“gave slaveholders the right and legal apparatus to recover escaped Africans and criminalize those who harbored them.”

Kendi, Ibram X. Stamped from the Beginning: The Definitive History of Racist Ideas in America.

It also provided an enforcement arm to the constitutional slavery clause. This meant that now even “free” states were required to assist slave owners with the re-capture of their runaway slaves.

For Oney, the punishment of recapture was not as terrifying as returning to the south. In 1796, just three years after the passing of the Fugitive Slave Law, she discovered the Washingtons’ plan to present her to Eliza, Martha’s granddaughter, as a wedding present. On May 21st, while the Washingtons were hosting a dinner party, Oney quietly left the President’s House and walked toward the Delaware River. There, she took a boat operated by free blacks to Portsmouth, New Hampshire.

While it took five days to reach Portsmouth, it took even less time for George Washington to begin the hunt for his runaway slave. Embarrassed that she may have left on her own accord, the Washingtons invented a story that the 20-year-old fell for a Frenchman, who tricked her into leaving the house; a plea to find “Oney Judge” with a $10 reward was published in the advertisement section of the Philadelphia Gazette just two days after her escape. Even in a “free” state, Oney still had extremely limited options as a runaway slave. She lived an impoverished existence and maintained a low profile as she knew at any moment she could be forced to return to Philadelphia.

Artist rendering of Oney Judge

A friend of Martha Washington’s granddaughter spotted Oney in Portsmouth and immediately informed her grandfather, who was still the President of the United States at the time. Washington contacted the Secretary of the Treasury, making the “federal government into his own personal slave-catchers” through the power of the Fugitive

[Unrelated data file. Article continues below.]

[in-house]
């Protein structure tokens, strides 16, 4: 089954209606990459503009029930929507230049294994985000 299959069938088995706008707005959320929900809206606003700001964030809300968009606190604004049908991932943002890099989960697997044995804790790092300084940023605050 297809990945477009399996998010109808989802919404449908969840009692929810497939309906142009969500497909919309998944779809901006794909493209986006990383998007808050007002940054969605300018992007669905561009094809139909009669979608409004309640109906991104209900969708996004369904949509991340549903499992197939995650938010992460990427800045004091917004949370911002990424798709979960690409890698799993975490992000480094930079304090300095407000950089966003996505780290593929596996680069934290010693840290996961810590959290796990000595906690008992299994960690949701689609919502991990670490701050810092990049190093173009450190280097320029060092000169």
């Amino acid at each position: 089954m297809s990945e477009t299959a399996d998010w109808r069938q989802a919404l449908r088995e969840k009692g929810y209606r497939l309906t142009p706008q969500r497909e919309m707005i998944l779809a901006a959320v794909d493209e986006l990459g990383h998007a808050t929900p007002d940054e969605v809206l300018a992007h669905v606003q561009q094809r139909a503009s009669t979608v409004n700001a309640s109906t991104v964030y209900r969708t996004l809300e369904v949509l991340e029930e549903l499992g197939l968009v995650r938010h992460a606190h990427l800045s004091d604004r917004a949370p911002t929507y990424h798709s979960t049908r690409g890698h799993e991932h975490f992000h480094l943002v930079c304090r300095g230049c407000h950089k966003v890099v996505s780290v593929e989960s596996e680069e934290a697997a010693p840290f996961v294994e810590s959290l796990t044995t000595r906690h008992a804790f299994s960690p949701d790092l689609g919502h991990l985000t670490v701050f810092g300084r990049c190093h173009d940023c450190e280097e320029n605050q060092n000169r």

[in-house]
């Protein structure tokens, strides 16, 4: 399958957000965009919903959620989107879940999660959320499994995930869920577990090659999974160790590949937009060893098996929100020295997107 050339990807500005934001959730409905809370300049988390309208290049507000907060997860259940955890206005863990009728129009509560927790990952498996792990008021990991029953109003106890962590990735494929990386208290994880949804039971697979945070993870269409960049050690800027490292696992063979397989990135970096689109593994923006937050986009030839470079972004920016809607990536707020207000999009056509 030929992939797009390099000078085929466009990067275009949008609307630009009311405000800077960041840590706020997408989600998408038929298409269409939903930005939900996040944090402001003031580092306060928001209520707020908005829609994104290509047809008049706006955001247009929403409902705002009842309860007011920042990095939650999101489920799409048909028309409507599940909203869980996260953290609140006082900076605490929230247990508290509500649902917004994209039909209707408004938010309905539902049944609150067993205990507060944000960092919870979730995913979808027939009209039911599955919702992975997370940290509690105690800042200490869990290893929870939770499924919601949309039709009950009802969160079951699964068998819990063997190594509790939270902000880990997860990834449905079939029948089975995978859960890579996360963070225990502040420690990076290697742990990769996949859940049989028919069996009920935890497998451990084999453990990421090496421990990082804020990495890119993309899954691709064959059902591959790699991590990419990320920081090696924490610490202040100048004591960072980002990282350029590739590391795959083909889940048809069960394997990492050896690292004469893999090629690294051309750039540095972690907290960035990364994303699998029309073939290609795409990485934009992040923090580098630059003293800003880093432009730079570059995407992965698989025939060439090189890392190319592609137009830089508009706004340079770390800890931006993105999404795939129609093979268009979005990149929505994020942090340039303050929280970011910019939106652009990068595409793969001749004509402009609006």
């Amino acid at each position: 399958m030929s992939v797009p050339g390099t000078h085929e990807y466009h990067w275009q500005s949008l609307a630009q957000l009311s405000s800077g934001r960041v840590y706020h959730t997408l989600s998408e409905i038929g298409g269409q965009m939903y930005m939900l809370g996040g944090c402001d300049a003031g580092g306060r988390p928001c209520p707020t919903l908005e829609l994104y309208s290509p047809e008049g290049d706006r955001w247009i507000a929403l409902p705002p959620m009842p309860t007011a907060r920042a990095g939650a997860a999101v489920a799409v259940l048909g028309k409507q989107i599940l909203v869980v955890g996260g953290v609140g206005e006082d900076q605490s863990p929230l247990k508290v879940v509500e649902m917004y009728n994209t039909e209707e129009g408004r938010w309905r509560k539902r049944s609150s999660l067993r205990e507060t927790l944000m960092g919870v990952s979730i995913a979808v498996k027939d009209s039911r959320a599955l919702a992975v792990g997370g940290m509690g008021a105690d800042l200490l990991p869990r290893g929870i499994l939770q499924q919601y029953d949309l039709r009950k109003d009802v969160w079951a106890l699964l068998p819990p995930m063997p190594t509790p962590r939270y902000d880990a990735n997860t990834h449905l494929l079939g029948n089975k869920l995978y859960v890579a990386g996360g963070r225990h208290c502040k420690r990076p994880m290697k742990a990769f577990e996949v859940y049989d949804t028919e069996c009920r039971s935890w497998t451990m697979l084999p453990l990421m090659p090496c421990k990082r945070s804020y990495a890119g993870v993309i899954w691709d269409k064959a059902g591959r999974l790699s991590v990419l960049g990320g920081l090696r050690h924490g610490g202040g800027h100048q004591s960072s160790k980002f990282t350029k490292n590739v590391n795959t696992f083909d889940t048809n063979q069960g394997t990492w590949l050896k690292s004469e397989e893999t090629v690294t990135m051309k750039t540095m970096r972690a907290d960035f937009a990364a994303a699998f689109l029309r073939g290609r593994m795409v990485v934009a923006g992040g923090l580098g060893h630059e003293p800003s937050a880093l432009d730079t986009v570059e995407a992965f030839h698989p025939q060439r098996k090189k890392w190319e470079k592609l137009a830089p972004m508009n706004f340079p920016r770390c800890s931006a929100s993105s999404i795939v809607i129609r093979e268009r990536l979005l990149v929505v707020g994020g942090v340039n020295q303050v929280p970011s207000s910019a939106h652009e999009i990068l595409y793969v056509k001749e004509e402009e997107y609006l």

Slave Law. John Whipple, a customs agent, was sent to New Hampshire to bring Oney back. Whipple’s family recently freed their own slaves and he did not believe the story that Oney had been bewitched by a Frenchman into leaving Philadelphia. Whipple wrote Washington, asking for Oney’s emancipation following Martha’s death. George responded:

“that the request was ‘totally inadmissible’ and granting Judge any say in her fate would only ‘reward unfaithfulness’ and give ideas to others ‘far more deserving of favor.’ Washington also reminded Oney that her family still remained under his ownership.”

Schuessler, Jennifer. “In Search of the Slave Who Defied George Washington.”
Letter from George Washington to John Whipple (1796).

While Oney lived in poverty and in constant fear of being recaptured in Portsmouth, she did experience joy; she married Jack, a free black sailor and gave birth to a child, Eliza. For Oney, her fear of losing her freedom intensified after her children were born:

“All the while, she was property because the inherited status of slavery followed the apron strings of women. So, Ona Judge passed the disease of slavery through her lineage to her children, making Ona and her children the property of Martha Washington.”

McCarthy, Hannah. “Unsung: Ona Judge.”

Even though Oney had escaped to a free state and her child born to a free father, she (and her future children) still remained the property of the Washingtons because of the Fugitive Slave Law. In 1799, Washington attempted to bring her back once more by sending his nephew to Portsmouth, but Oney disappeared with her children before he could recapture her.